Medicaid and the AHCA

Thursday, May 25, 2017 8:00 AM | Jodi Hogue (Administrator)

Here is a report on where we stand with the repeal and replace the ACA regarding Medicaid sort of at the halfway mark. There are some issues that are becoming clearer that I wanted to share with you.  We need to be educators for our members of Congress and state Governors right now.  There is much confusion about what the proposed ‘fixes’ and cuts to Medicaid would do. The interconnectedness of Medicaid, Medicare, private insurance, and employer based insurance is being ignored so that the only ones who will have access to affordable health care are the wealthy.

First, the Congressional Budget Score (CBO) for the House American Health Care Act (AHCA), which came out yesterday almost two weeks after the bill passed, has little difference from the first version of the bill.  The tax breaks for the wealthy, lowering the deficit, and leaving 23-24 million currently covered by insurance uncovered are the same, though there are some minor changes.

What is clearer is that those on Medicaid specifically are the group that is targeted.  We all know the difficulties with Medicaid from a LCSW point of view – the restrictions in some states for our providing care, the low reimbursement rates in many states, the paperwork hassles, etc.  Nevertheless, CSWA believes that our ethics and values compel us to make the effort to include some Medicaid clients in our practice.  There is a pragmatic reason for this.  If Medicaid enrollees do not have health insurance, they will wind up using emergency rooms.  This is the most expensive form of care and will raise premiums for everyone.

I was on a conference call with several national Medicaid advocates yesterday and learned that the Senate is not planning to protect the Medicaid enrollees in their version of the AHCA bill.  Keep in mind that 50% of the 74 million Medicaid enrollees are children; 25% are disabled (many with mental health disorders), and 20% are elderly.  States will have to cover these people if federal funding ends.  Most members of Congress, especially the ‘gang of 13’ who are writing the Senate version of the AHCA, are in denial about this. The main attitude is still that there are a majority of people on Medicaid who COULD work and are just lazy, as opposed to at most 5% who are able to work (and unlikely to be lazy).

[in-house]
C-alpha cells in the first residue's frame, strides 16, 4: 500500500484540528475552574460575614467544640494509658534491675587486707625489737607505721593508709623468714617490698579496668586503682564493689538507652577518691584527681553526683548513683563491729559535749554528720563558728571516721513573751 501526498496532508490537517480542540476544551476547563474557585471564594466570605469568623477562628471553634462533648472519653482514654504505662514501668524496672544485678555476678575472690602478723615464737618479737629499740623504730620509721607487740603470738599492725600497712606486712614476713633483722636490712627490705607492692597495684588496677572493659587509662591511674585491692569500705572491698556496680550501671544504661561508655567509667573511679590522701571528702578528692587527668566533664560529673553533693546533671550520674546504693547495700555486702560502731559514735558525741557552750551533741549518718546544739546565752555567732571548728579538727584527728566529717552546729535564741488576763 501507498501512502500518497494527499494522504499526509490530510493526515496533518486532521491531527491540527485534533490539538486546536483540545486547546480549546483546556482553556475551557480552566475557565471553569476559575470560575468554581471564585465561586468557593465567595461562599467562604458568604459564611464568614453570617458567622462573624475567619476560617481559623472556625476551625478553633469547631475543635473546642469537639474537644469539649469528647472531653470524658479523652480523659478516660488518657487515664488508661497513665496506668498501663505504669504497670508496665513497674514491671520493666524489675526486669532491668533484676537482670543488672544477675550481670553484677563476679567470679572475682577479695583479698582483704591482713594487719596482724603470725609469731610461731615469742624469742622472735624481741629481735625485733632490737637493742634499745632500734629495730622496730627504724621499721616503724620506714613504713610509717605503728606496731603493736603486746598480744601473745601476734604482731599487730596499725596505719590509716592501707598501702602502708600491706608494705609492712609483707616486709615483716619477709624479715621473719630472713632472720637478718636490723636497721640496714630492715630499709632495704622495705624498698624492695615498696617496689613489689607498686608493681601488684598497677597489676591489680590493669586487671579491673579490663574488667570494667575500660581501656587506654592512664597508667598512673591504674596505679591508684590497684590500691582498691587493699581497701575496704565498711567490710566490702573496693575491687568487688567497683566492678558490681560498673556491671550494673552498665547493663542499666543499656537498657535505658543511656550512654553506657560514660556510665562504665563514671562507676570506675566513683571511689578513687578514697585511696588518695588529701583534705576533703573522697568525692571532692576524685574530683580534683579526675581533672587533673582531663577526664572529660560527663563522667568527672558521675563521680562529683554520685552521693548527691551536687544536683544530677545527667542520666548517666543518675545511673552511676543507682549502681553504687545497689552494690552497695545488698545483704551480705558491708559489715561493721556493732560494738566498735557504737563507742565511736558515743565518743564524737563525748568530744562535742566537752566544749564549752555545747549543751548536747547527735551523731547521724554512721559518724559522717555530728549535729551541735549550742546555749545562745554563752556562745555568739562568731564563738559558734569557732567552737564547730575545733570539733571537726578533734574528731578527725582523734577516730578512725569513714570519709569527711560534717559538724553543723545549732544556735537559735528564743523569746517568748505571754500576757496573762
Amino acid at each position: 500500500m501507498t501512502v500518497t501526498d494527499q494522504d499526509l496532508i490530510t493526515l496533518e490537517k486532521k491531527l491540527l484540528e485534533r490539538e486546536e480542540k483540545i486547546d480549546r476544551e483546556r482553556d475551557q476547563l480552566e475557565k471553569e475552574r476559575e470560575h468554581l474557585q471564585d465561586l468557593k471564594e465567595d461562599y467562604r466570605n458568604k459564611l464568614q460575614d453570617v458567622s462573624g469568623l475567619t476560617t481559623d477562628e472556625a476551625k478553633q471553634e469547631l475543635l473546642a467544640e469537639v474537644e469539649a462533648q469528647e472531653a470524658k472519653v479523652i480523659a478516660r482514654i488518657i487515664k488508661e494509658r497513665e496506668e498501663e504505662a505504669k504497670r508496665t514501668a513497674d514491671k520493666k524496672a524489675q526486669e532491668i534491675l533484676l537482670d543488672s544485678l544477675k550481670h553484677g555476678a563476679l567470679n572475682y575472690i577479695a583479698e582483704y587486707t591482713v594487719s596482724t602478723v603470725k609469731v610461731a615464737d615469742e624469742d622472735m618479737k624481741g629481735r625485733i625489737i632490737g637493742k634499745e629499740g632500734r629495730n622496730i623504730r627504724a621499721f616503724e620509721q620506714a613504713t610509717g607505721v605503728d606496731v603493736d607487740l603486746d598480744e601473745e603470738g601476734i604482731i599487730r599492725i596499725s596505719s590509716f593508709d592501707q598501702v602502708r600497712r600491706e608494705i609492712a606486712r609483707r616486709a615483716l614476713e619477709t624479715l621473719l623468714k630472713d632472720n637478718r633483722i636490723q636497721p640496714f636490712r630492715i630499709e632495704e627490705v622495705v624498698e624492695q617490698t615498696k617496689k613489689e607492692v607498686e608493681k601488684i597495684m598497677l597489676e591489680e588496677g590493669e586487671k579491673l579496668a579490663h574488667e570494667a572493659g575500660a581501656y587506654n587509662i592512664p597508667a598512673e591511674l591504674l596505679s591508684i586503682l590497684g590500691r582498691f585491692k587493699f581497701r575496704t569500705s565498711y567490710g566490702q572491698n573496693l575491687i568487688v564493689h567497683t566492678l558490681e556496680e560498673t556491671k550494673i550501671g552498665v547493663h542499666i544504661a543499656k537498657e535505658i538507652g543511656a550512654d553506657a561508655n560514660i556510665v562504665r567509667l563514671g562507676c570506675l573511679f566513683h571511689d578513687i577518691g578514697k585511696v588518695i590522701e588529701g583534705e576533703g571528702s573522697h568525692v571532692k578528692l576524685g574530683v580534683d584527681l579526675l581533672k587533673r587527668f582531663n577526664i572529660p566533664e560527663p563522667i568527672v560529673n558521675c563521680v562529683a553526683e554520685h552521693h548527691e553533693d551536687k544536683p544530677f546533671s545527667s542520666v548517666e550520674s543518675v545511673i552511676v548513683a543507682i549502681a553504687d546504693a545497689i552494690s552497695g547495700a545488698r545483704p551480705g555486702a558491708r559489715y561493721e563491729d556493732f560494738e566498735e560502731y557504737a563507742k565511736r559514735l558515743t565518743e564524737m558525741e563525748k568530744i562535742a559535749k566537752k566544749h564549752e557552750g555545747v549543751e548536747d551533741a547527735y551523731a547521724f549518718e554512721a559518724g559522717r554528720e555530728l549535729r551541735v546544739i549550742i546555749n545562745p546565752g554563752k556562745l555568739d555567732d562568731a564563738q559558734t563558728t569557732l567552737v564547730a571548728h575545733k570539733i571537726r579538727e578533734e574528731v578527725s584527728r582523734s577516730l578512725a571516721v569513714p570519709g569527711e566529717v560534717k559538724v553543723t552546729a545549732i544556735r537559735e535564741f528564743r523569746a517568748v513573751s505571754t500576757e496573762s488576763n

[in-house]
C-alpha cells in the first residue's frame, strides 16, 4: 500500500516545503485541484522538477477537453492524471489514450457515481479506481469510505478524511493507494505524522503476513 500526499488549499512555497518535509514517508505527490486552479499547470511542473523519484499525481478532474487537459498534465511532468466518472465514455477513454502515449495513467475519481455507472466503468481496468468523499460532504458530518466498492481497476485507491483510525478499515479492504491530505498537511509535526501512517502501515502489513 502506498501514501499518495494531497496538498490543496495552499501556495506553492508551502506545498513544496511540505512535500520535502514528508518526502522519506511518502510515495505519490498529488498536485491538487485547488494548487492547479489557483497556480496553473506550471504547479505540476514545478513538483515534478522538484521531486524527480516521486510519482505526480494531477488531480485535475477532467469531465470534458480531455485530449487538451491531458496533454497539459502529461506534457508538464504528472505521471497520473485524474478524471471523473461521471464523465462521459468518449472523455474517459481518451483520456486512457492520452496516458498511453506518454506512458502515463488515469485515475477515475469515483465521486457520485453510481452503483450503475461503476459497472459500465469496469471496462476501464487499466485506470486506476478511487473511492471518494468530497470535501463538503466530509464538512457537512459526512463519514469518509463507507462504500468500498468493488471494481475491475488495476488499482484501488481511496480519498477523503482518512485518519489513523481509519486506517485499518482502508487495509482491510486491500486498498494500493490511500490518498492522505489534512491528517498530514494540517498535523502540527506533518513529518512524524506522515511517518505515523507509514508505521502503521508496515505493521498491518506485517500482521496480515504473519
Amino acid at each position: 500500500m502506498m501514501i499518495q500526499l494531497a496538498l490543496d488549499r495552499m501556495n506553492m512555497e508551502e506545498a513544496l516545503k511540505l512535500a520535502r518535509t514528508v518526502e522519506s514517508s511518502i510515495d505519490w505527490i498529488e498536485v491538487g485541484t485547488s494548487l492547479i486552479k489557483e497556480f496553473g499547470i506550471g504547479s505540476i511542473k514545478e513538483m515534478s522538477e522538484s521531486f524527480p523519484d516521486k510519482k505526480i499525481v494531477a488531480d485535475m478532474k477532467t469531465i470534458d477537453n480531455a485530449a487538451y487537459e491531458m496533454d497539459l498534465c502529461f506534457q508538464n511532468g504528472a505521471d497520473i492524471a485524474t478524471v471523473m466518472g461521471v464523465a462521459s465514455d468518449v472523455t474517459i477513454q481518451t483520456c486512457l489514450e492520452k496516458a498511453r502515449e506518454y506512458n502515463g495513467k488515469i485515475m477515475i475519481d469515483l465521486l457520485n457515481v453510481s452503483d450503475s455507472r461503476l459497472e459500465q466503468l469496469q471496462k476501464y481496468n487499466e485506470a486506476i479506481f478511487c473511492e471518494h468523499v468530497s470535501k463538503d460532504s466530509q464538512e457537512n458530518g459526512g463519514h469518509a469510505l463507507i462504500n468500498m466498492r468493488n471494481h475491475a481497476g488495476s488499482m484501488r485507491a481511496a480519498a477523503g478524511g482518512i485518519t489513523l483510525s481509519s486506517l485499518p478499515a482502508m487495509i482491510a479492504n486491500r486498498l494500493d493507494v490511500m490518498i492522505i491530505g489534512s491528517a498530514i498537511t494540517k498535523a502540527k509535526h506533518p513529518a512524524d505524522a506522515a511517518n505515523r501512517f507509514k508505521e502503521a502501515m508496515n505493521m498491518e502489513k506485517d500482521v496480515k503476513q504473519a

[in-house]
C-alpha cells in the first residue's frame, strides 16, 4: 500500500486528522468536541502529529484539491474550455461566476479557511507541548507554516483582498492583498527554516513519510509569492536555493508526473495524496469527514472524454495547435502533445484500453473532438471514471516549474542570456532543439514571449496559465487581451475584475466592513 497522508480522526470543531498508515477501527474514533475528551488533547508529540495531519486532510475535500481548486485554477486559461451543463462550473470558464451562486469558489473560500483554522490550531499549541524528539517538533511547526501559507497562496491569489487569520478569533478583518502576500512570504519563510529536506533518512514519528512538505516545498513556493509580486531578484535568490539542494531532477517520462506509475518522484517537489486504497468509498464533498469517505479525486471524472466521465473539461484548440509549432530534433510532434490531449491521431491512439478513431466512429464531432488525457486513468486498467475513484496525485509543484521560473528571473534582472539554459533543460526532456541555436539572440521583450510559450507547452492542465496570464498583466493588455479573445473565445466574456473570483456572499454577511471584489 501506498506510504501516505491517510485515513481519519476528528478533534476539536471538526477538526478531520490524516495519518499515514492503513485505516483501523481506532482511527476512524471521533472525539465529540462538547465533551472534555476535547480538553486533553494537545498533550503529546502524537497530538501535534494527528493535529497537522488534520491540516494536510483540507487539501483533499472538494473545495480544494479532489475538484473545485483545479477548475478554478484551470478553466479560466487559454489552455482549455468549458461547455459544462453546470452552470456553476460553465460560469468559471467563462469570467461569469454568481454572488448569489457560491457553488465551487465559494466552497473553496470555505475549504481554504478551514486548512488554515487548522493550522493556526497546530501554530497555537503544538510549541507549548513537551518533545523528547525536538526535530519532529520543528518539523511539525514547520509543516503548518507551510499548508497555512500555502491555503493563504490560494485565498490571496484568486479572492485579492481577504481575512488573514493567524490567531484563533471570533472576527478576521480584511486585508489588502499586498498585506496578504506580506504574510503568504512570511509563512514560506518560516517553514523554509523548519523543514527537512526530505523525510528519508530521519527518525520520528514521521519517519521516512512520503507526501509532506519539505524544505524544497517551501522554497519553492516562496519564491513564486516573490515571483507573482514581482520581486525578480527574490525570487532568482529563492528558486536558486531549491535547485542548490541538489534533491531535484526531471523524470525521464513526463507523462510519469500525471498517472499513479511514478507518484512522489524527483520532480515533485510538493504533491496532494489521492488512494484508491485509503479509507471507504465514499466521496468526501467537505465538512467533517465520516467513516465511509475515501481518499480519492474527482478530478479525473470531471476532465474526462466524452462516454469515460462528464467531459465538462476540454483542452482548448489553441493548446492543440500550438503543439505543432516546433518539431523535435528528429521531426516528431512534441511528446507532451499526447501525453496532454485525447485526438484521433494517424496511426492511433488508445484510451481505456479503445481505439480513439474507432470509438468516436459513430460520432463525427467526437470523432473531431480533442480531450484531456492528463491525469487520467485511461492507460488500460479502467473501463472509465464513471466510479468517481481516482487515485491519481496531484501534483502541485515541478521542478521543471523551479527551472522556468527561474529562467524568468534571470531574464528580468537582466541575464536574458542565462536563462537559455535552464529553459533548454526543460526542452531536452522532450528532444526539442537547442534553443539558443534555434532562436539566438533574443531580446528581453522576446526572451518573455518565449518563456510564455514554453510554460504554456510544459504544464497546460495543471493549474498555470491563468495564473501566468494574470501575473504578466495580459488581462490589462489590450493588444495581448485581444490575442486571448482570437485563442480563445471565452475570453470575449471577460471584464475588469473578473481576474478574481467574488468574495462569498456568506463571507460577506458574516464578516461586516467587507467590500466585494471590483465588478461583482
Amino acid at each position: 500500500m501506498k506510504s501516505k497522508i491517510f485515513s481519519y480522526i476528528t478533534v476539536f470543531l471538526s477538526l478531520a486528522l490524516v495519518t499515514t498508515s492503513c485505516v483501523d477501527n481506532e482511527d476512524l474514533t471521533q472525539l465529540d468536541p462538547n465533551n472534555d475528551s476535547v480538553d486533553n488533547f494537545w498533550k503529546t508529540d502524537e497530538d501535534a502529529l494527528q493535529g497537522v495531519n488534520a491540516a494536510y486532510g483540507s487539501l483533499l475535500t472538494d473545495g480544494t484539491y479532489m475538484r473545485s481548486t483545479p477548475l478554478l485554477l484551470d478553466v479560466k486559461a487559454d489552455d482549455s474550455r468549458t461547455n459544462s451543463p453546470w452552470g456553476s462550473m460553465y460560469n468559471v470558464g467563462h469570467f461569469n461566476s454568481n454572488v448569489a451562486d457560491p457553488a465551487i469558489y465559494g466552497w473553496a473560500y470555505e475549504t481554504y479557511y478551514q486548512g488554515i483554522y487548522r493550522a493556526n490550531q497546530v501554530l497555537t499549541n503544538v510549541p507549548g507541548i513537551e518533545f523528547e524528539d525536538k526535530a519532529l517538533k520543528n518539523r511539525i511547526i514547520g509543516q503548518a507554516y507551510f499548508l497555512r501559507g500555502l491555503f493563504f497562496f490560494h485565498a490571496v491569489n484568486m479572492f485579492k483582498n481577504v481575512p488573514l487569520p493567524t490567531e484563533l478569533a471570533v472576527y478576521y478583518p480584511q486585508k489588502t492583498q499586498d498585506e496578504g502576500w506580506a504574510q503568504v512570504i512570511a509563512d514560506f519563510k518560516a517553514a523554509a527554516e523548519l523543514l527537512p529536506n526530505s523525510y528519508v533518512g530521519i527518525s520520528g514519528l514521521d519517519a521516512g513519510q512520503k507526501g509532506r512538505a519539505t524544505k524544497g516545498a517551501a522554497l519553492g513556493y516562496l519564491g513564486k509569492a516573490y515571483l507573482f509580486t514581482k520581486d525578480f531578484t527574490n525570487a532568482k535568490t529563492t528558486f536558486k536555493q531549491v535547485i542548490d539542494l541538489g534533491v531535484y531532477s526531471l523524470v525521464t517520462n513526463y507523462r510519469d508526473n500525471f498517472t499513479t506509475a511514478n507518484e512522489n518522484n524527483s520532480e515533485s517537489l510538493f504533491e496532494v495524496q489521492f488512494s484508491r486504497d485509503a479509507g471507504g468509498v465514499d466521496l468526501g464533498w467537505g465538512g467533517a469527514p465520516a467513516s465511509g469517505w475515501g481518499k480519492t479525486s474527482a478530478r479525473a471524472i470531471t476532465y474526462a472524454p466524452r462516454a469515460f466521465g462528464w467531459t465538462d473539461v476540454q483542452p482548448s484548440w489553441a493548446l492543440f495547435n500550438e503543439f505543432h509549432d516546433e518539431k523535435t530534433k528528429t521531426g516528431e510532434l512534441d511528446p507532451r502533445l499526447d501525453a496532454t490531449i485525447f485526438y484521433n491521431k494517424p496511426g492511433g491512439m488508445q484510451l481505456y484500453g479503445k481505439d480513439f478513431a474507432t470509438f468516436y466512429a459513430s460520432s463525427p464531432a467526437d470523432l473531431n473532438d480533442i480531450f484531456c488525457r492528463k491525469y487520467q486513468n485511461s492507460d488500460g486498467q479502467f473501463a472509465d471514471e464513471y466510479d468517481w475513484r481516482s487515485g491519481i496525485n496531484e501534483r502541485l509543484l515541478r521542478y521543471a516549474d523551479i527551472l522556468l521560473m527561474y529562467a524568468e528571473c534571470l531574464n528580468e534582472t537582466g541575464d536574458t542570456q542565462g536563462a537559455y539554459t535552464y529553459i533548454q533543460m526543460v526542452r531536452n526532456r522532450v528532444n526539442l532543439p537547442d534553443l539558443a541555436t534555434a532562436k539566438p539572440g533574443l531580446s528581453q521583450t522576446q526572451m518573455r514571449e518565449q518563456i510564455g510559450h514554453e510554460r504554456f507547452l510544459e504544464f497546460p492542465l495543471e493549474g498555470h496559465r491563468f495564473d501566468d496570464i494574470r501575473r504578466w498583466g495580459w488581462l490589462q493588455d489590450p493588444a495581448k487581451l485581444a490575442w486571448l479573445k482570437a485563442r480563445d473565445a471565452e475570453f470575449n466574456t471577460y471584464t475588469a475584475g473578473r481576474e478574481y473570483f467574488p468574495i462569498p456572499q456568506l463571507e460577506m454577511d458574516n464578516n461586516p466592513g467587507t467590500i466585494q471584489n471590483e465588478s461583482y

• 1.       Medicaid is not part of AHCA; cutting insurance for Medicaid enrollees will not solve the cost problems with the ACA, it will increase them.
  • 2.       The “per capita caps”, a new mechanism for cutting Medicaid enrollees by having a block grant that is an absolute limit with NO adjustment for Medicaid increase or decrease in enrollees. This eliminates the current extra Federal help if Medicaid enrollees increase. It is especially important to get this point across to Republican Governors who will be on the firing line if this goes through.
  • 3.       CHIP, the main coverage for children, sits on the shoulder of Medicaid.  If Medicaid is cut, CHIP will fail.  No one can justify preventing children in poverty from having access to health care.
  • 4.       The current plans in the AHCA will cost shift Medicaid to the states.  Congress seems unwilling to look at how devastating that will be for state budgets.


 Here is what we need to do this next week of Memorial Day.  Congress is in recess and members are back in district.  This is the time we need to have meetings with them and clarify the following:

  • 1.       Explain the above issues to all your members of Congress or staff next week in person.
  • 2.       Ask Republican Senators to commit to NO per capita caps.
  • 3.       Ask Republican Senators to commit to maintaining Medicaid expansion.
  • 4.       Stop making absolute caps the way to cut services.

Set up visits now!  Even if you have senators who are unfriendly to our views, visit them.   Go with a group from your Society if you can.  Let me know what the results of these meetings are.  It will also be useful to meet with your representatives.

Medicaid is the stepchild of health care but it is also the way to improve the overall health care system.  Please help educate our members of Congress and governors.

Laura Groshong, LICSW, Director, Policy and Practice, Government Relations Chair

Clinical Social Work Association
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